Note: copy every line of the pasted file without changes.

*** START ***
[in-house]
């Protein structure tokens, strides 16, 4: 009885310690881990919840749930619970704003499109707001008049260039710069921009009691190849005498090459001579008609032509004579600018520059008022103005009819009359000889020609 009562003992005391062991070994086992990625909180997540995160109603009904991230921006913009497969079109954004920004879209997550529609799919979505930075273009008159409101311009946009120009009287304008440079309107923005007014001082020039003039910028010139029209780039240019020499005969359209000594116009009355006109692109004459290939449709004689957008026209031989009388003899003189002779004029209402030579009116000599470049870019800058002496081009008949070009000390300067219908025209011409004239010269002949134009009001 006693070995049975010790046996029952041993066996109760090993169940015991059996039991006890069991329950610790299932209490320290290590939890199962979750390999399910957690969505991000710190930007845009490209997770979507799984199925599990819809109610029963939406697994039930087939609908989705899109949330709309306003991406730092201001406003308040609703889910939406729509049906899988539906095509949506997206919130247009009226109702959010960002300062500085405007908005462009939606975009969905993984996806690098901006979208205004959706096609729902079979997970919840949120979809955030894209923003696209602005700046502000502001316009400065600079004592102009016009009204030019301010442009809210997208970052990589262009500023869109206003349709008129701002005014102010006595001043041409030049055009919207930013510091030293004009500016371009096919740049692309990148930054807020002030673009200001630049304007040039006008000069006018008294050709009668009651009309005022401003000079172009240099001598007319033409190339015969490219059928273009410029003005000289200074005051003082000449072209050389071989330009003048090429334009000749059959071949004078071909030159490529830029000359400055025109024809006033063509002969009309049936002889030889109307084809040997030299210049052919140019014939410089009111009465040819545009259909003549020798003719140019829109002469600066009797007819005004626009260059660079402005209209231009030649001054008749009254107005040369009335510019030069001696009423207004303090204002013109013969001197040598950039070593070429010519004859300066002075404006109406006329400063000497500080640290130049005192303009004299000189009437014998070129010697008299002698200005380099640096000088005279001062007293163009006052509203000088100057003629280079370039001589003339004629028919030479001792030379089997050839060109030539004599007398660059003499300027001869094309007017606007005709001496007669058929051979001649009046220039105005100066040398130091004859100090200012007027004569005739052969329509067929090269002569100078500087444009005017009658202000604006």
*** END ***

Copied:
[in-house]
């Protein structure tokens, strides 16, 4: 009885310690881990919840749930619970704003499109707001008049260039710069921009009691190849005498090459001579008609032509004579600018520059008022103005009819009359000889020609 009562003992005391062991070994086992990625909180997540995160109603009904991230921006913009497969079109954004920004879209997550529609799919979505930075273009008159409101311009946009120009009287304008440079309107923005007014001082020039003039910028010139029209780039240019020499005969359209000594116009009355006109692109004459290939449709004689957008026209031989009388003899003189002779004029209402030579009116000599470049870019800058002496081009008949070009000390300067219908025209011409004239010269002949134009009001 006693070995049975010790046996029952041993066996109760090993169940015991059996039991006890069991329950610790299932209490320290290590939890199962979750390999399910957690969505991000710190930007845009490209997770979507799984199925599990819809109610029963939406697994039930087939609908989705899109949330709309306003991406730092201001406003308040609703889910939406729509049906899988539906095509949506997206919130247009009226109702959010960002300062500085405007908005462009939606975009969905993984996806690098901006979208205004959706096609729902079979997970919840949120979809955030894209923003696209602005700046502000502001316009400065600079004592102009016009009204030019301010442009809210997208970052990589262009500023869109206003349709008129701002005014102010006595001043041409030049055009919207930013510091030293004009500016371009096919740049692309990148930054807020002030673009200001630049304007040039006008000069006018008294050709009668009651009309005022401003000079172009240099001598007319033409190339015969490219059928273009410029003005000289200074005051003082000449072209050389071989330009003048090429334009000749059959071949004078071909030159490529830029000359400055025109024809006033063509002969009309049936002889030889109307084809040997030299210049052919140019014939410089009111009465040819545009259909003549020798003719140019829109002469600066009797007819005004626009260059660079402005209209231009030649001054008749009254107005040369009335510019030069001696009423207004303090204002013109013969001197040598950039070593070429010519004859300066002075404006109406006329400063000497500080640290130049005192303009004299000189009437014998070129010697008299002698200005380099640096000088005279001062007293163009006052509203000088100057003629280079370039001589003339004629028919030479001792030379089997050839060109030539004599007398660059003499300027001869094309007017606007005709001496007669058929051979001649009046220039105005100066040398130091004859100090200012007027004569005739052969329509067929090269002569100078500087444009005017009658202000604006």